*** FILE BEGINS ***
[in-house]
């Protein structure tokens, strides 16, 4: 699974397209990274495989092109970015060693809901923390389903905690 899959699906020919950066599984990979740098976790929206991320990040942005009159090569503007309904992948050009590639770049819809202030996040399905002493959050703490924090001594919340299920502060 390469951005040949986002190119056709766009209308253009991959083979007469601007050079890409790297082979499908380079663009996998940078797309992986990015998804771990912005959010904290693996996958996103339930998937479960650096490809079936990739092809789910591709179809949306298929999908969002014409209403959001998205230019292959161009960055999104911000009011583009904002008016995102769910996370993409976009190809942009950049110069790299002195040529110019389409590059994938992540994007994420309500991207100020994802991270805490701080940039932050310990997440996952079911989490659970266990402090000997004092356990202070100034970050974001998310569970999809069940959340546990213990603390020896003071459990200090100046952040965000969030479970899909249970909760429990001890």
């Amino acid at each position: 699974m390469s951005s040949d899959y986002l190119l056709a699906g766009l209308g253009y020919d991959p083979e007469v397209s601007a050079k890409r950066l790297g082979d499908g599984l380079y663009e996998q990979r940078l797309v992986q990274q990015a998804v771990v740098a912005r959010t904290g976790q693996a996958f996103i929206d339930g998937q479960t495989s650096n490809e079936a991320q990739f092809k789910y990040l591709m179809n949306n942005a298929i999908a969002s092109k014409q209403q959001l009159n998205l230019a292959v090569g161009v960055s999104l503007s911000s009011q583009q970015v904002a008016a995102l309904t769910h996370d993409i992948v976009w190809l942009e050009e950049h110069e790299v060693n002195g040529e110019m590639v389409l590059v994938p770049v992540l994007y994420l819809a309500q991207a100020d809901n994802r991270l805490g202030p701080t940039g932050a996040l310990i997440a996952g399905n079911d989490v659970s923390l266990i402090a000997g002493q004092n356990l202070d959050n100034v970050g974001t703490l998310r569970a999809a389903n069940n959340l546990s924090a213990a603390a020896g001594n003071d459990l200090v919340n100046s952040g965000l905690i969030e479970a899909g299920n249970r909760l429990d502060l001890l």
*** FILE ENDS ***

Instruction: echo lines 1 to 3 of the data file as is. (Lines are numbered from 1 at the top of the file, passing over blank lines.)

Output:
[in-house]
């Protein structure tokens, strides 16, 4: 699974397209990274495989092109970015060693809901923390389903905690 899959699906020919950066599984990979740098976790929206991320990040942005009159090569503007309904992948050009590639770049819809202030996040399905002493959050703490924090001594919340299920502060 390469951005040949986002190119056709766009209308253009991959083979007469601007050079890409790297082979499908380079663009996998940078797309992986990015998804771990912005959010904290693996996958996103339930998937479960650096490809079936990739092809789910591709179809949306298929999908969002014409209403959001998205230019292959161009960055999104911000009011583009904002008016995102769910996370993409976009190809942009950049110069790299002195040529110019389409590059994938992540994007994420309500991207100020994802991270805490701080940039932050310990997440996952079911989490659970266990402090000997004092356990202070100034970050974001998310569970999809069940959340546990213990603390020896003071459990200090100046952040965000969030479970899909249970909760429990001890």
């Amino acid at each position: 699974m390469s951005s040949d899959y986002l190119l056709a699906g766009l209308g253009y020919d991959p083979e007469v397209s601007a050079k890409r950066l790297g082979d499908g599984l380079y663009e996998q990979r940078l797309v992986q990274q990015a998804v771990v740098a912005r959010t904290g976790q693996a996958f996103i929206d339930g998937q479960t495989s650096n490809e079936a991320q990739f092809k789910y990040l591709m179809n949306n942005a298929i999908a969002s092109k014409q209403q959001l009159n998205l230019a292959v090569g161009v960055s999104l503007s911000s009011q583009q970015v904002a008016a995102l309904t769910h996370d993409i992948v976009w190809l942009e050009e950049h110069e790299v060693n002195g040529e110019m590639v389409l590059v994938p770049v992540l994007y994420l819809a309500q991207a100020d809901n994802r991270l805490g202030p701080t940039g932050a996040l310990i997440a996952g399905n079911d989490v659970s923390l266990i402090a000997g002493q004092n356990l202070d959050n100034v970050g974001t703490l998310r569970a999809a389903n069940n959340l546990s924090a213990a603390a020896g001594n003071d459990l200090v919340n100046s952040g965000l905690i969030e479970a899909g299920n249970r909760l429990d502060l001890l």